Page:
Published on January 8th, 2014 | by Christopher DeMorro5
Review: The 2014 Honda Accord Hybrid
Of course my father recognized the Accord for an Accord the moment he saw it, but to me the Honda was handsome from pretty much any angle. It looked good without being flashy, and while the roads will soon be overrun with similar-looking models in just a few months, it’s hard to find flaw with its design. While other automakers are chasing the sculpted fluid look (think Hyundai and Ford), Honda’s Accord has grown into a burly big sedan with some serious chest hair. It may not sign any modeling contracts, but it definitely gets some second looks.
The interior is comfortable, predictable, and plain, none of which are necessarily a bad thing. After being overloaded by Kia’s 42-button center console, having fewer systems to operate and worry about was a nice change of pace. On the same token, the number of information screens in the Honda Accord can get a little bit overwhelming, while at the same time being underwhelming; how many people really need to see whether the power is going into, or out of the battery at any given time? It just seems a bit superfluous.
Not all of the info screens were useless though, as I enjoyed watching my instant fuel economy rise and fall, and the coaching bars in the instrument cluster helped me maximize fuel economy when the mood struck. These coaching bars would rise and fall depending on how much power you were using or regenerating, but they never felt intrusive or judgmental, going from an environmentally-friendly green to a non-threatening blue when you step on the accelerator.
So let’s skip right on ahead to the good stuff; how does the Honda Accord Hybrid drive? In a word, beautifully. You’d never know this was a hybrid by the way it drives, feeling more like a gutsy V6 than a 2.0 liter four-banger. Stomp the gas, and the Accord surges forward with the same gusto and torque as any other sedan in this segment, and while the official rating pegs the 0 to 60 MPH in the 7.1 second range, the Honda Accord Hybrid feels a lot faster. That’s thanks to a flat torque curve and a gearless E-CVT transmission the delivers power smoothly and with confidence, resulting in uninterrupted acceleration throughout the power band.
It’s an absolute pleasure to drive, and I never found myself wanting for more passing power at any speed. My only qualm is that at times, the hybrid system seemed to suffer from a sort of “turbo lag”, with a noticeable delay between pressing the pedal and actual movement forward. It was never so much a problem or even annoyance as it was something I quickly got used to, and unlike my experience driving other hybrids, I never had to back off from a passing maneuver because I ran out of acceleration.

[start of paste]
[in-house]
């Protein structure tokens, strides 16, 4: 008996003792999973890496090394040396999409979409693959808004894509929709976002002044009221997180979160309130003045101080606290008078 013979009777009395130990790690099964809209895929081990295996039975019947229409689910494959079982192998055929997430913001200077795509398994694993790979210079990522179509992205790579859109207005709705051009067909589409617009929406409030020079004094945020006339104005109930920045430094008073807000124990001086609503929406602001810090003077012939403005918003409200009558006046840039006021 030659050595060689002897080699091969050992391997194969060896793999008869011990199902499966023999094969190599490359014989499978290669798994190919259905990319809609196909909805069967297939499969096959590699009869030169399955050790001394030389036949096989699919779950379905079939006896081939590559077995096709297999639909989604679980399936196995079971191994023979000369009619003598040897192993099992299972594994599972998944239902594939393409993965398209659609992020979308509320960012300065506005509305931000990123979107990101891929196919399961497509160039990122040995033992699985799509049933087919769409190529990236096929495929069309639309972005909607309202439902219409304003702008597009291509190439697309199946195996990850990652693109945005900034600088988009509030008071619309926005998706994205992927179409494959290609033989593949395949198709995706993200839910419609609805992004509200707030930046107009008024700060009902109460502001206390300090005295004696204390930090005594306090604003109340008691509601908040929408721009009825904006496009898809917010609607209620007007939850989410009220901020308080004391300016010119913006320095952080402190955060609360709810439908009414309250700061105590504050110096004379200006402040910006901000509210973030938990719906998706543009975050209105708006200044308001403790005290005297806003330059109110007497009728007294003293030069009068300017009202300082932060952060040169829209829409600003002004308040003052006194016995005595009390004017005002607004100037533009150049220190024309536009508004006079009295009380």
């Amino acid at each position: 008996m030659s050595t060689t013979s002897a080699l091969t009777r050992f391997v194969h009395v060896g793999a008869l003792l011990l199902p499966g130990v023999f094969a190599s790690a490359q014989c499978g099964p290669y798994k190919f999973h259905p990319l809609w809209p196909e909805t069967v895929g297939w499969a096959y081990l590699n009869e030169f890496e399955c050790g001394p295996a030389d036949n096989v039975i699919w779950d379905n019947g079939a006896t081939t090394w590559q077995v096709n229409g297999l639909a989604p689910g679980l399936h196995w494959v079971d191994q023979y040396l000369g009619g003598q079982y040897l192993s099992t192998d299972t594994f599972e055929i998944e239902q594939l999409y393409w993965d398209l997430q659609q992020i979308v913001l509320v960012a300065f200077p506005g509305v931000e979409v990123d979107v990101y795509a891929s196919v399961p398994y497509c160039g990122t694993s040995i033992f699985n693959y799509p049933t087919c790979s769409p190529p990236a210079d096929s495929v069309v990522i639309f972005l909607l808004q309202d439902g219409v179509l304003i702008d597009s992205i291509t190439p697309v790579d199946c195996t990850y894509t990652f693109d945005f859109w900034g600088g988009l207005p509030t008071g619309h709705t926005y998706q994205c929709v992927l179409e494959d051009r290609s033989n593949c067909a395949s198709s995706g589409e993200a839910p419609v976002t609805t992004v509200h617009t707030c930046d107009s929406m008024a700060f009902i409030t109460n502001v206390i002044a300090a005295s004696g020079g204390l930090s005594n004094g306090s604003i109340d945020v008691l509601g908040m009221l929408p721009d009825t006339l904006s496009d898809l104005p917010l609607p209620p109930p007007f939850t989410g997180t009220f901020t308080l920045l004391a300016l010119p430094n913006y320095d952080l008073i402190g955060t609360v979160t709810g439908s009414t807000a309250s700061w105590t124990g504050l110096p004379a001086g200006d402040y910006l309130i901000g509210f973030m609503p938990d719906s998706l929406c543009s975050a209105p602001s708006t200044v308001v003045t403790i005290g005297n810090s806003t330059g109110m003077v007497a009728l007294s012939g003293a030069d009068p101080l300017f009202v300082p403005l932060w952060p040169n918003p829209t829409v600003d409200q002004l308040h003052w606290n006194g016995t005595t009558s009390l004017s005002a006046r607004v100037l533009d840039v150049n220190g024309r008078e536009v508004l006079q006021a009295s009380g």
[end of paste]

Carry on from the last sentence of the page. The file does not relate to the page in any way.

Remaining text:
This is, in short, a no-compromises hybrid, and one that starts just north of $30,000. It’s the anti-Prius, and once you start checking off the options list, it becomes a damn comfortable car too. Add in a massive sunroof, LED headlights, and a well-appointed leather interior, and the Accord Hybrid becomes a pseudo luxury car, loaded with the kind of technology and creature comforts (oh seat warmers, how I love thee) on par with many entry-level luxury options. Among my favorite features in my fully-loaded model was the adaptive cruise control and passenger-mounted turning camera, which broadcast my blindspot to the backup camera/touchscreen display every time I put on my left turn signal.
Sure, it’s still a Honda Accord, but at least two of my friends mistook it for a BMW, if you can believe it. Personally, I don’t see it in the least, but it happened more than once in the span of a week. That’s got to be worth something, though I haven’t even gotten to the best part yet.
Even with a heavy foot and high speeds, the Honda Accord Hybrid delivered fuel economy that makes puts my Chevy Sonic with its 1.4 liter turbo to shame. I never saw less than 38 MPG on the highway, and cruising at 70 MPH saw my MPG match or exceed the EPA ratings, which stands at 50 MPG city and 45 MPG highway for a combined 47 MPG. Thanks to the innovative hybrid system, I was able drive nearly two miles from my house to the grocery store on battery power alone. While it helps that most of the trip is downhill, in my old Jeep Wrangler a similar round trip consumed nearly a quarter tank of gas. Not an exaggeration.
Even though my tester came in at over $36,000, you can have a no-frills model sans navigation and leather seats, but equipped with a backup camera, for $30,000 if you include the destination fee. That’s the best bargain in the hybrid car market if you ask me, delivering an engaging driving experience and the kind of fuel economy that once required driving a car akin to an oversized go-kart (and with a much worse power-to-weight ratio).
For the average driver, the Honda Accord Hybrid can save as much as $700 a year in fuel costs, though those who do mostly city driving will see even more savings. I found myself hard pressed to come up with places to go in order to use up the fuel in my loaner during the week I had the car, a fantastic problem to have.